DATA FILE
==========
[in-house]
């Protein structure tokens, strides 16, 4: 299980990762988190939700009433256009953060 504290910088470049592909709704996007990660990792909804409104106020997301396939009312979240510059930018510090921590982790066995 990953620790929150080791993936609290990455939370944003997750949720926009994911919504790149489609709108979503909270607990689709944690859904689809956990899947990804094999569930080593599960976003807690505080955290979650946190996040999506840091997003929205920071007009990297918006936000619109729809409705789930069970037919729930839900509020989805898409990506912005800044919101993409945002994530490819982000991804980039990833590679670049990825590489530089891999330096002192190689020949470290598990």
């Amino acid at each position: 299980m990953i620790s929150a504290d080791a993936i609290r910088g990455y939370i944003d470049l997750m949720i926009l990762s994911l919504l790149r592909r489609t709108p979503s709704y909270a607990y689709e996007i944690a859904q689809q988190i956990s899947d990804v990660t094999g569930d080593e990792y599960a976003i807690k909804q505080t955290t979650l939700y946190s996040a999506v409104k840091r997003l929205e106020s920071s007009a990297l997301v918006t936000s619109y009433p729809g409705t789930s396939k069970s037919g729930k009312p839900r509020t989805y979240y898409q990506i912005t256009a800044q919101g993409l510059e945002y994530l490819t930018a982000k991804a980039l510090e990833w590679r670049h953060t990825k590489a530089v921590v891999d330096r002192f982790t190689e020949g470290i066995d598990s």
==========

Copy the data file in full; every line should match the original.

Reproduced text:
[in-house]
């Protein structure tokens, strides 16, 4: 299980990762988190939700009433256009953060 504290910088470049592909709704996007990660990792909804409104106020997301396939009312979240510059930018510090921590982790066995 990953620790929150080791993936609290990455939370944003997750949720926009994911919504790149489609709108979503909270607990689709944690859904689809956990899947990804094999569930080593599960976003807690505080955290979650946190996040999506840091997003929205920071007009990297918006936000619109729809409705789930069970037919729930839900509020989805898409990506912005800044919101993409945002994530490819982000991804980039990833590679670049990825590489530089891999330096002192190689020949470290598990």
């Amino acid at each position: 299980m990953i620790s929150a504290d080791a993936i609290r910088g990455y939370i944003d470049l997750m949720i926009l990762s994911l919504l790149r592909r489609t709108p979503s709704y909270a607990y689709e996007i944690a859904q689809q988190i956990s899947d990804v990660t094999g569930d080593e990792y599960a976003i807690k909804q505080t955290t979650l939700y946190s996040a999506v409104k840091r997003l929205e106020s920071s007009a990297l997301v918006t936000s619109y009433p729809g409705t789930s396939k069970s037919g729930k009312p839900r509020t989805y979240y898409q990506i912005t256009a800044q919101g993409l510059e945002y994530l490819t930018a982000k991804a980039l510090e990833w590679r670049h953060t990825k590489a530089v921590v891999d330096r002192f982790t190689e020949g470290i066995d598990s």